While still on the Target configuration screen:

  1. Expand the Target Monitoring section
  2. Click on the Add More button
  3. Open the Select Monitor dropdown menu

The dropdown menu will be empty if you haven't installed any Monitor extensions earlier. To continue, we have to install the Monitor extension first.

Make sure to save your project by clicking the Save button at the bottom of the screen, as we will leave the Project configuration page to install the extension. Follow the instructions below to deploy the extension.

  1. Go to the Settings page and activate the Inventory tab.
  2. Click on the Add button (+ sign)
  3. In the file selector, locate and open the Monitor extension downloaded previously

Once the extension is uploaded, the Engine you have deployed will automatically start installing it. The process may take a few seconds.

Extension Deployed

If you are interested, you can check the extension deployment process on the Engines tab of the Settings page:

  1. Select the Engine you registered earlier. Its status should be Active. If it is not active, start your Engine.
  2. Click on the View Details button in the list of actions on top of the list of Engines.

If your extension is still being installed, the State will show up as Updating. The Engine's Event Log will also tell you about the current status. The picture below shows what a successful extension installation looks like.

Engine Updating

If you scroll a bit further down and open the Monitors panel of the Modules section, you should see the GDB extension listed there.

From this point on, the GDB Monitor will be available to use with any Projects.

Setting up the Monitor

Let's head back to the Test Assets page to continue configuring our Project. Click on the Edit (pencil) button to open the Project configuration. Once the Project is open:

  1. Go straight to the Test Targets tab to finish setting up the target configuration.
  2. Using the dropdown menu on the top-right corner of the screen, select your previously created target.
  3. Expand the Target Monitoring section.
  4. Click the Add More button.
  5. Open the Select Monitor dropdown menu.

As you can see, the GDB extension we deployed a minute ago is now available in the list. Select the GDB monitor in the list to start configuring it.

Monitor Configuration

The GDB monitor comes with some default values that you may have to update depending on your environment:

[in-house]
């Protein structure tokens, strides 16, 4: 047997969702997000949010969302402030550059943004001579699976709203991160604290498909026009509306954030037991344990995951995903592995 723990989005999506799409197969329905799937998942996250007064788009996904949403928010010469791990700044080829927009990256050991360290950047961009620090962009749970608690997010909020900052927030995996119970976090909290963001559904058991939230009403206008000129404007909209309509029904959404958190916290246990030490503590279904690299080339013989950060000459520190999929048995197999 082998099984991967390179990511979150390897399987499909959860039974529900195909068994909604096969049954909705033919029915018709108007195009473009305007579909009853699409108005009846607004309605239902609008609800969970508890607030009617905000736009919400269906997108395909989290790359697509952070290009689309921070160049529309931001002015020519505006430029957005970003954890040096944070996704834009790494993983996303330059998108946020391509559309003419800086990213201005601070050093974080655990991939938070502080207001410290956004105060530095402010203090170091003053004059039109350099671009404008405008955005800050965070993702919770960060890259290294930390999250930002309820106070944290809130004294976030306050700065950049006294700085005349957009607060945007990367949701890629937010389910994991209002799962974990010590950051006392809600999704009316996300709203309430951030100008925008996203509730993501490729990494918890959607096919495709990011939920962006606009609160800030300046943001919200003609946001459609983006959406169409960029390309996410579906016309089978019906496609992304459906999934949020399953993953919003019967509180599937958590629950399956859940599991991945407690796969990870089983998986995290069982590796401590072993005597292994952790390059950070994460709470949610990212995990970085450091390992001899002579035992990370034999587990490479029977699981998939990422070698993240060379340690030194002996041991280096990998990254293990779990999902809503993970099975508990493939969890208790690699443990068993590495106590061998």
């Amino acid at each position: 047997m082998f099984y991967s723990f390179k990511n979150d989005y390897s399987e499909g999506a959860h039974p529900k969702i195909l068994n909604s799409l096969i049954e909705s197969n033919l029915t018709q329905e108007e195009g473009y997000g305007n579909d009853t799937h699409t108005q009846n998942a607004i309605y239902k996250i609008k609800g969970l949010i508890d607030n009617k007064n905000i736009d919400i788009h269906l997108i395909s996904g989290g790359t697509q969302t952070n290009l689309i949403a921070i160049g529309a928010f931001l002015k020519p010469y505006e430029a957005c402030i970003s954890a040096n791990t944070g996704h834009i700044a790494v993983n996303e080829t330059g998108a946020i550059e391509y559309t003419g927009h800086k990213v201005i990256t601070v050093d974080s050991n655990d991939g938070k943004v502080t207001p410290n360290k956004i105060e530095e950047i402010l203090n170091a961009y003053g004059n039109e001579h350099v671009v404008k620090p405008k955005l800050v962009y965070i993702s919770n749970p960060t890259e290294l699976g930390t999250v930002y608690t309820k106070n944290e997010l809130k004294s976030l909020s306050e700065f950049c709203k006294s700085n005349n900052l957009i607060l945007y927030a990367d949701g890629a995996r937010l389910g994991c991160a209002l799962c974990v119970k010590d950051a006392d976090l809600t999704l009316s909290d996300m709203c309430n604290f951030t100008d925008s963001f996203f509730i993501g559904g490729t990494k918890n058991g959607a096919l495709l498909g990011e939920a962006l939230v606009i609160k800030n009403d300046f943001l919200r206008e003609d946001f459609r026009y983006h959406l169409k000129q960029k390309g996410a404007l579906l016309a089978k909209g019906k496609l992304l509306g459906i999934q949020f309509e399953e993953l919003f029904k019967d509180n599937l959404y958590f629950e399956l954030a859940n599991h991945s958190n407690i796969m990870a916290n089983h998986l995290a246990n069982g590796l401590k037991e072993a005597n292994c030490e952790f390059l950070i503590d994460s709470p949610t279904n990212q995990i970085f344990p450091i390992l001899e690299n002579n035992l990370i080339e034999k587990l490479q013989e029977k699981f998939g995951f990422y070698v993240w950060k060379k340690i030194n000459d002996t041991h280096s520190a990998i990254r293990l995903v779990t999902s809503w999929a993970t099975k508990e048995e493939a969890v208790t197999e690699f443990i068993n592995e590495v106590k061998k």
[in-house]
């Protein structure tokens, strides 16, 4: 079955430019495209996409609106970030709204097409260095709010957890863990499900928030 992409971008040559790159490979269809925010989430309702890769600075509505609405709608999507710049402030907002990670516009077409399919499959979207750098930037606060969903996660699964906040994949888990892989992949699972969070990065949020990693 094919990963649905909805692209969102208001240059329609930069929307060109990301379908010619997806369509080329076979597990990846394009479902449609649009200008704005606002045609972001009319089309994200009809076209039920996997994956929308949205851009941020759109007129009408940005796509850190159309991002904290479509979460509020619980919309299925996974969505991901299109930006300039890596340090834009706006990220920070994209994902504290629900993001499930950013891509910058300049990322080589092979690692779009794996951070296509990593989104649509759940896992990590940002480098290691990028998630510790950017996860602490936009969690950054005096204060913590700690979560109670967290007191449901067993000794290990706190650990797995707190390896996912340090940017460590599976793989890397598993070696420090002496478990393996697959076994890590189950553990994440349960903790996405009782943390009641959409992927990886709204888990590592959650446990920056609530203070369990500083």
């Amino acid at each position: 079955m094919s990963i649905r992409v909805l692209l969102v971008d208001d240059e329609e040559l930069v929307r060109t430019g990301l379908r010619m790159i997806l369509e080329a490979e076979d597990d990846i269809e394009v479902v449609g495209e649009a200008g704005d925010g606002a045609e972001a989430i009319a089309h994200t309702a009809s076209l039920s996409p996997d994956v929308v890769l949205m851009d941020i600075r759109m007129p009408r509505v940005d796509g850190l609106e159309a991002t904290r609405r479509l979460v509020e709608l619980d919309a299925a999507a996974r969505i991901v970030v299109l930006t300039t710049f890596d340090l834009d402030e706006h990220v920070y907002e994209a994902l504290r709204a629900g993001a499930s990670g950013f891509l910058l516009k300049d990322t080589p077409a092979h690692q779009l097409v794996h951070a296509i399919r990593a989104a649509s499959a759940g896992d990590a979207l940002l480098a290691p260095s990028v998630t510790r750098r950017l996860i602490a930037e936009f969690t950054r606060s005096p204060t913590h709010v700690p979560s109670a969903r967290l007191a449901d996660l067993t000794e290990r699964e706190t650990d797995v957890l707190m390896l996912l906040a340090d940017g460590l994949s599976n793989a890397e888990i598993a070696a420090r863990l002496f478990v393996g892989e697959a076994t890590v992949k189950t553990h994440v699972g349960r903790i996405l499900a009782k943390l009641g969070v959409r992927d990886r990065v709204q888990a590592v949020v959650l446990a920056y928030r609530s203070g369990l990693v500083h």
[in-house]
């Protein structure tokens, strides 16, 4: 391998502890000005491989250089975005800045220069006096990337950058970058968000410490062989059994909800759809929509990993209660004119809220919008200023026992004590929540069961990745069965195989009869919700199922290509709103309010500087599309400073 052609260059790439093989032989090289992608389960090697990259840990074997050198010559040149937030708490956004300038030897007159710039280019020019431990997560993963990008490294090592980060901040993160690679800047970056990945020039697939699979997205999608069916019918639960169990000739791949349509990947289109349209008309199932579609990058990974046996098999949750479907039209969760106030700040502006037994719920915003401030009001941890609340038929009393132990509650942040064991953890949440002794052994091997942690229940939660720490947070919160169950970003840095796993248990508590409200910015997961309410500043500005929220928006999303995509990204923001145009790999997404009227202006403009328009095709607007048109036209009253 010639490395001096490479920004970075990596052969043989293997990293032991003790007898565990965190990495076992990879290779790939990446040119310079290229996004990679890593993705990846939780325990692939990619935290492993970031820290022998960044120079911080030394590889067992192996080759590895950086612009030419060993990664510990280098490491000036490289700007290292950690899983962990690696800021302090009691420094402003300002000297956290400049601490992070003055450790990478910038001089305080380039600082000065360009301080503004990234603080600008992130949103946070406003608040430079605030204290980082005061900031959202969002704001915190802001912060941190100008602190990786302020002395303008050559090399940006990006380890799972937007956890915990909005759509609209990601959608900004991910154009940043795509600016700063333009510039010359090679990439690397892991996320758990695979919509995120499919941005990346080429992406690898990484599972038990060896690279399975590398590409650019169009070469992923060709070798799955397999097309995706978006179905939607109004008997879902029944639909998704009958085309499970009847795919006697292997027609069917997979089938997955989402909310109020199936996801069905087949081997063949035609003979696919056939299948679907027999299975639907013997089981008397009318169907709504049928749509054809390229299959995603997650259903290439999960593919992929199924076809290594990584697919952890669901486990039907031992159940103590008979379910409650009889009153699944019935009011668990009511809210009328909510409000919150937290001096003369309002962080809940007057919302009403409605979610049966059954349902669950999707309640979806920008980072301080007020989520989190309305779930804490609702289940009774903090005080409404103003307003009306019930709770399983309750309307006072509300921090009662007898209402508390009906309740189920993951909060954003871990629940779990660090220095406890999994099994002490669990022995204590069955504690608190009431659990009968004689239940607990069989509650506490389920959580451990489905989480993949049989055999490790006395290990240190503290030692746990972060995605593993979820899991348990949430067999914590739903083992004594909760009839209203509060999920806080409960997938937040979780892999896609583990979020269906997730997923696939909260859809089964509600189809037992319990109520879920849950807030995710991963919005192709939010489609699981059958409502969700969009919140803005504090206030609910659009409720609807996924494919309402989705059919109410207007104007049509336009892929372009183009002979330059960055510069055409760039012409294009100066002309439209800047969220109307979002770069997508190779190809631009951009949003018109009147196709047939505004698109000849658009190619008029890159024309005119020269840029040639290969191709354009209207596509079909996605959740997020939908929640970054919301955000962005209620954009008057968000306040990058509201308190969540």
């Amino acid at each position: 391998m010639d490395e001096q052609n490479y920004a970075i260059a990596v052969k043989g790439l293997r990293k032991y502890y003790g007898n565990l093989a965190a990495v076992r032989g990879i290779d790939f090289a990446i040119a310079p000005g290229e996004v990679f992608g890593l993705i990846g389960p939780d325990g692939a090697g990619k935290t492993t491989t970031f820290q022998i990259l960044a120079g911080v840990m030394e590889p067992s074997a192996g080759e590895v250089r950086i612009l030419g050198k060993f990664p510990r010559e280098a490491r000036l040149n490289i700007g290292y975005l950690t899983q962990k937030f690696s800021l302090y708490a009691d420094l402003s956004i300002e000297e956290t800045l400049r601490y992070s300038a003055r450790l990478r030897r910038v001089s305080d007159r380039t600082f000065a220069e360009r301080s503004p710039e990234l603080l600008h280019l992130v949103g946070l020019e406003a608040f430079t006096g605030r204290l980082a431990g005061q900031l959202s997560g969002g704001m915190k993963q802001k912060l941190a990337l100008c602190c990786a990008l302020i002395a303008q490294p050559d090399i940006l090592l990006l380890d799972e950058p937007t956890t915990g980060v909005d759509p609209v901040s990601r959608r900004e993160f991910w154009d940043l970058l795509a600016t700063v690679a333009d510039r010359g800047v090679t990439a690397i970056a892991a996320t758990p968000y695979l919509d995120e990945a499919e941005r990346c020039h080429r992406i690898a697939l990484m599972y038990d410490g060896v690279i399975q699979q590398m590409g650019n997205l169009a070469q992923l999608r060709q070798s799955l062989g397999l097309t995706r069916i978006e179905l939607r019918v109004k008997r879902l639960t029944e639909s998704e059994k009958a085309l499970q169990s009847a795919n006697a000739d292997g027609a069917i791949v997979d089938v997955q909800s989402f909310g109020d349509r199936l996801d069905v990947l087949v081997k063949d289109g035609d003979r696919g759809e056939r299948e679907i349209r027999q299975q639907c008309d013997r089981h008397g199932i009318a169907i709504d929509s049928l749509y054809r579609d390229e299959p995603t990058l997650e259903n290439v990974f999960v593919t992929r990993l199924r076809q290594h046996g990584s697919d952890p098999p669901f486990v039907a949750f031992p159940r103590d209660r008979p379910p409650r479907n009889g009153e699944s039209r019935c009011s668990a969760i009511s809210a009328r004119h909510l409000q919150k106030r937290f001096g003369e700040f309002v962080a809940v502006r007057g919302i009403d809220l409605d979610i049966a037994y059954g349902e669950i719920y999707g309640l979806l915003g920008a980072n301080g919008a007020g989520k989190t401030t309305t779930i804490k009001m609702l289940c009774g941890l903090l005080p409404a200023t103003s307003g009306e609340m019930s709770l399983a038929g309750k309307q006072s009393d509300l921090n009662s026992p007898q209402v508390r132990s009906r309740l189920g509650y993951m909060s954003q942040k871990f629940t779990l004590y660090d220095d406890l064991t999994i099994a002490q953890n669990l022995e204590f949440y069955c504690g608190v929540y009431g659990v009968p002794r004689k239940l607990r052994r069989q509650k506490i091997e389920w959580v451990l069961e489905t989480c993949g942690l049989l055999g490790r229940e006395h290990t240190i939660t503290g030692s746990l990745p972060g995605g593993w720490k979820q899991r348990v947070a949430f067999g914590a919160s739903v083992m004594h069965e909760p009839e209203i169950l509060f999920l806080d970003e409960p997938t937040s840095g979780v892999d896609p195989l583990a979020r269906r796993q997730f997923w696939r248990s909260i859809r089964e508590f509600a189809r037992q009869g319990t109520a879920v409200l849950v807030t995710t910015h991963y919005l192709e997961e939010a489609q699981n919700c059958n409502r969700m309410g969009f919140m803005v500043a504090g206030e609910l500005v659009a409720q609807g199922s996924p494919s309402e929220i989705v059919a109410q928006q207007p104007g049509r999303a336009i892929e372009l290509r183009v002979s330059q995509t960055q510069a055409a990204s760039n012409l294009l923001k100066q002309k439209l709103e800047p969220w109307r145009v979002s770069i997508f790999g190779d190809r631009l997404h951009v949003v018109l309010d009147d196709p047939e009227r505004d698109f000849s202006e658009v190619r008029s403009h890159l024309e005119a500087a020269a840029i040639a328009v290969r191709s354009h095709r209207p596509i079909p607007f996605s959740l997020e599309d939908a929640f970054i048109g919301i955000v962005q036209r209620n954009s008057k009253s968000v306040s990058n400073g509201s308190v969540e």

1. Update the GDB Server Address field to point to the IP address the Docker container was started on. If this happens to be your local host where the Engine is running, you can leave the field's value as it is.
  2. The GDB server in our Docker container listens on port 19999. Update the GDB Server Port field to have this value.
  3. Enter /demo/nanomq in the Executable field. This is the location of the MQTT message broker executable inside the Docker container.
  4. Enter broker start -conf /etc/nanomq.conf in the Arguments field. These are the command-line options of the nanomq executable required to start the message broker.

No other fields require updating. Click on the Save button right at the end of the form to save the monitor configuration.

Runtime Options

This tutorial does not discuss the configuration options under the Runtime Options tab. However, you may want to quickly enable Target Performance Monitoring by expanding the Analysis Options section and activating the Switch next to "Enable target performance baselining and monitoring". You may want to set the Baseline Iterations for now to a smaller value, such as 10.

We are going to discuss this specific feature in a bit more detail when our test is running.

Click on the Update button at the bottom of the screen to update the Project configuration with the latest changes.

(Optional) Organize Assets

After saving your Project, move back to the Test Assets page. If your test assets are all around the place, you may want to organize them. It is best to have related assets grouped. In this specific case, you can move all assets under the Project, as shown in the picture below.

Organizing Assets

Assets can be dragged and dropped under both Groups and Projects to organize your test configurations.

What's Next

It is now time to start our test. Click on the link to the next section below to learn how to run tests, monitor real-time test status and access the findings in the report.